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Teaching End Sounds

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    Teaching End Sounds

    Could I get some advice on teaching end sounds of CVC words? My 5yo in SC-C is still doing very well with the Alphabet Book and is reading 35+ CVC words each day with near 90% accuracy from the Classical Phonics book. He is struggling with his ability to hear and identify end sound consonants of CVC (or really any length) word auditorily. He can identify all letter sounds at the beginning of words. When I write the word on the board, he can read it and see which letter comes at the end and identify it by sight. He cannot at all hear the end sound if I ask, "What letter comes at the end of 'cat?' What sound do you hear at the end of the word 'caT?'" He is so used to identifying the beginning sound that he tries to repeat the first sound over and over, guessing that. Does it just take time?

    When we segment a word into its phonemes, he can instantly pick the end sound, but he often cannot organically segment a word outside of my help. So, for instance, with the word CAT, I'll ask what the first sound he hears is, and he'll give a "kuh," and then I'll ask what comes next, "/kuh/ and then..." and he can often do the middle vowel sound, but he'll scroll through a list of similar sounding final consonants (like T instead of G, M instead of N, T instead of K, etc). Does this betray his lack of full mastery of the letter sounds? Or are end sounds difficult for all kids?

    We have a great game from Melissa & Doug Called Sound Street where the student matches pictures to beginning, middle or end sounds, but while the beginning sound is very easy for him, the end sound is frustrating and difficult for him. He is healthy and just recently had new ear tubes put in, so there's no fluid on the ear. He can hear perfectly well.
    Mama to 2

    Summer:
    MPK with SC1 Phonics & Math
    SY 20/21
    4A

    #2
    Good morning. Since you are still in the Alphabet Book portion of the level you are fine. The skill of identifying that final consonant sound is a more challenging one. Give yourself until the end of First Start Reading Book A to have it mastered. I think a little more time is needed for this skill. Another reason not to worry yet is the fact that when you over enunciate individual sounds, he can identify the letter. Practice exactly what is meant by the ending or last sound. Again, that just takes some time but is not an indicator of lack of letter sound mastery. Keep us posted!

    Comment


      #3
      Agreed. Ending sounds are more difficult. Not only do we teach and practice these far less often than beginning sounds, but they are more difficult to distinguish! They were more challenging for my children too.




      Rather than asking him to identify the ending sound right now, you might simply teach the ending sound. c-a-t . "The last sound we hear is /t/." Exaggerate it. Then give him two cards, letter tiles, or paper plates with the letter representing two vastly different sounds, e.g., /t/ and /l/. With the word in front of him, say the word and have him hold up the sound he hears. Give him a point if he gets it correct. Then erase the word. Say the word again. Give him two points if he answers correctly without the word in front of him.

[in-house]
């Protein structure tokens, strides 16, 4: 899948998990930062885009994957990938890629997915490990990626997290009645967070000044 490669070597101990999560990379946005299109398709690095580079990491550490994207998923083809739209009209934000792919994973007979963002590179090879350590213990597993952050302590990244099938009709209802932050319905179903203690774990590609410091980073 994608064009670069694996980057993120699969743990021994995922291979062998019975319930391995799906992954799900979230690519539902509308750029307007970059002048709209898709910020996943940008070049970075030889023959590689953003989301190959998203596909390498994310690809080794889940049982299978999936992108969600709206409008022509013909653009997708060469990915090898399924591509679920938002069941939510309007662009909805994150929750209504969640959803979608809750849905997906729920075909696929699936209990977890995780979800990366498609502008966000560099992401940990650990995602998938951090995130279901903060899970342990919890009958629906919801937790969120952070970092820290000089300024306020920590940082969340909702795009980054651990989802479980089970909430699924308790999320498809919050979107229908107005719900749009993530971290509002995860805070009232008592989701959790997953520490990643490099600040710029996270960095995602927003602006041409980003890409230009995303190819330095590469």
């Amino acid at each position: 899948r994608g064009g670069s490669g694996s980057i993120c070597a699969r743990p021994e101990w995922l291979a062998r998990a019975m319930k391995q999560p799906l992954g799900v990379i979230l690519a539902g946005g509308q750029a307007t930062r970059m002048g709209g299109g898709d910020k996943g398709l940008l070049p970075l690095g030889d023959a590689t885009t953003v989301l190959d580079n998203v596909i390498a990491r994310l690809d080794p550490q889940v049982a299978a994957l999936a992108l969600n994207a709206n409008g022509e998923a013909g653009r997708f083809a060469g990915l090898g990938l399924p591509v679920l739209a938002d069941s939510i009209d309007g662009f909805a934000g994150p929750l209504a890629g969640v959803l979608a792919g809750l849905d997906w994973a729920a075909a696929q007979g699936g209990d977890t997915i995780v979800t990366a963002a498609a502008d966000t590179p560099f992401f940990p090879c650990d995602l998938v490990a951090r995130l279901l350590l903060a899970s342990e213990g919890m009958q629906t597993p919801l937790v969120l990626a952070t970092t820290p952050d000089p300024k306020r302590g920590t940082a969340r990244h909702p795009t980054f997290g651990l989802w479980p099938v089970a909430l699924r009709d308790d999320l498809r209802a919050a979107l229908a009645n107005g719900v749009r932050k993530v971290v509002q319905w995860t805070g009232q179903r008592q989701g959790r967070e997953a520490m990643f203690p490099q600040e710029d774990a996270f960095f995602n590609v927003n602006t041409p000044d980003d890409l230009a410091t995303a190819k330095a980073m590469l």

In other words, make each lesson very successful for quite some time. (This will help break the "I can't do this" feeling.) Each day, keep teaching, just as Michelle T suggested.


      enbateau, the following is all very encouraging:
      1. My 5yo in SC-C is still doing very well with the Alphabet Book and is reading 35+ CVC words each day with near 90% accuracy from the Classical Phonics book.
      2. He can identify all letter sounds at the beginning of words.
      3. When we segment a word into its phonemes, he can instantly pick the end sound.
      When you think of how much time you have spent on beginning sounds by contrast, you can give yourself more time to teach this and let him practice, just as you did with beginning sounds.

      Comment


        #4
        Thanks for the expertise. I played a far less significant role in teaching my daughter to read, so this is all new to me. It's also surprising when a child can read basic words and still be caught up in the basics.

        As an aside, his handwriting is getting better each day. I'm a little torn as to how much letter-writing practice we should do. He still can't come up with any letters on his own, but he's down to limited dots as starting points for most of the letters he's been shown in SC C (A, D, C, F, G, H, B, P, and now N). At least due to practicing writing them, he's stellar at identifying them when he sees them. The type A in me wants mastery NOW, but I don't want to exhaust his actual ability.
        Mama to 2

        Summer:
        MPK with SC1 Phonics & Math
        SY 20/21
        4A

        Comment


          #5
          Originally posted by enbateau View Post
          As an aside, his handwriting is getting better each day. I'm a little torn as to how much letter-writing practice we should do. He still can't come up with any letters on his own, but he's down to limited dots as starting points for most of the letters he's been shown in SC C (A, D, C, F, G, H, B, P, and now N). At least due to practicing writing them, he's stellar at identifying them when he sees them. The type A in me wants mastery NOW, but I don't want to exhaust his actual ability.
          Yes, the dots sound like a good plan. He will have plenty of practice again in SC 1.

          I love this:
          "At least due to practicing writing them, he's stellar at identifying them when he sees them."

          Yes! That is the part people miss by omitting writing!



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